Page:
Thursday, May 5, 2016

I Made The Southern Star

I'm not one of those authors who spends every waking moment on promotion, shilling my ebooks like a carnival barker. I prefer to write my stories and plays first, and do the promotion and marketing in whatever time is left over after that.
I'll admit that long periods go by when I do no marketing or promotion at all. I need to get better at that, because it's critical when you self-publish to get the word out to your audience. So, lately I've been on a promotional binge, and I've been contacting newspapers in the U.S. and Ireland to publicize my ebooks. Ireland is a natural, of course, since my Rose Of Skibbereen series starts out in that beautiful country.
I'm happy to announce that I have a story in today's edition of the Southern Star, a newspaper in West Cork, near Skibbereen, the town some of my ancestors came from, and where my novel begins. You can read the story here. It's even got a picture of me, taken when I visited my great-grandmother's house several years ago!
I'm very happy that this newspaper, which was established in 1889, only a few years after my great-grandmother left Skibbereen to come to Philadelphia, has a story about my book.
It feels like things have come full circle, in a way.

Monday, March 14, 2016

Immigrant Thoughts

I have watched the current anti-immigration talk from candidates like Donald Trump and it has disturbed me. I understand that some American workers may be angry if they think immigrants are taking their jobs, but we are a nation of immigrants and we should not close the door on people who are trying to do the same thing our ancestors did. 
Here’s what I learned about Irish immigration in my research for my “Rose Of Skibbereen” books. 
Ireland in the 19th century could not support its population. The potato famine made the situation desperate, forcing poor families to send their children away. None of them really wanted to go. They would hold “American Wakes”, like the one I portray in the first "Rose Of Skibbereen" book, and these gatherings were called wakes for a sad reason -- the families felt they were burying their sons and daughters because they knew they would never see them again.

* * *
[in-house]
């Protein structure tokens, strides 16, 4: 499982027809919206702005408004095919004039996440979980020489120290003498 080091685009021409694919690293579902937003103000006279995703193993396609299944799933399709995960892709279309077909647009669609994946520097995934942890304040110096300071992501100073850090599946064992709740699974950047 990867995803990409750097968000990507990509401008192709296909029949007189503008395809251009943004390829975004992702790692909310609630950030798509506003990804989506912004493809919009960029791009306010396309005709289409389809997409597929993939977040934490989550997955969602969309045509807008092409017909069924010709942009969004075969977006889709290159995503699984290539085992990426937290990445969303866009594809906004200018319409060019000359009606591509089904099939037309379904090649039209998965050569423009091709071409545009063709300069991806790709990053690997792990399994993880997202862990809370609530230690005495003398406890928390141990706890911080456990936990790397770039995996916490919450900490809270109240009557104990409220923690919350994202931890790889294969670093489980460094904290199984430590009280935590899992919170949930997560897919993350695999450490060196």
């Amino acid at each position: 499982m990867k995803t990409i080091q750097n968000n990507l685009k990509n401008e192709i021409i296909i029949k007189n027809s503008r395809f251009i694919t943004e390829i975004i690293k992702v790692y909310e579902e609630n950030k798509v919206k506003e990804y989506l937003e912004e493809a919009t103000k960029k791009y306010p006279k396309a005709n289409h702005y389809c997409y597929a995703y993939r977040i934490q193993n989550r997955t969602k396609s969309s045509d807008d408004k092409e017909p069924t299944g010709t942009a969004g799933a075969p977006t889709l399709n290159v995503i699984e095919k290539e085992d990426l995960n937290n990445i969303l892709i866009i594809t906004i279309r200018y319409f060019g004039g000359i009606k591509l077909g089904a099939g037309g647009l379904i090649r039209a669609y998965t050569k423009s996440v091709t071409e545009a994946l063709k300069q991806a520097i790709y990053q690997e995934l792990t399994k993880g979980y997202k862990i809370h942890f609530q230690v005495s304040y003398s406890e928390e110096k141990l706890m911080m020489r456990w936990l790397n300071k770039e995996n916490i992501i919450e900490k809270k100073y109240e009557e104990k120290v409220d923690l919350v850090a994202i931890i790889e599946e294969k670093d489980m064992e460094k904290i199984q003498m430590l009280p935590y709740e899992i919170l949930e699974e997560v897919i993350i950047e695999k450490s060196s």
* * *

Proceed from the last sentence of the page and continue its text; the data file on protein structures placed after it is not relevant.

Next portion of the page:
And it was true. My great-grandmother came to America when she was just a teenager, and although she lived until her eighties she never saw her parents or her homeland again. It was not an easy thing for these immigrants to leave a place where their families had roots stretching back hundreds of years. 
They left their families and came to this country, starting at the bottom rung of the ladder and enduring much hardship and even persecution. They did it because they were seeking a better life than what they had in their homeland. The first generations usually didn't see much improvement over the life they left behind, but their sons and daughters achieved a better life. That's certainly what happened in my family
I know there are some different issues today than there were 150 years ago but there are also similarities, even to the cry of, “They’re taking our jobs!”. People are still coming here for the same reasons they always did, it hasn’t been easy for them or us, but in the end it’s made America stronger and given a better life to millions.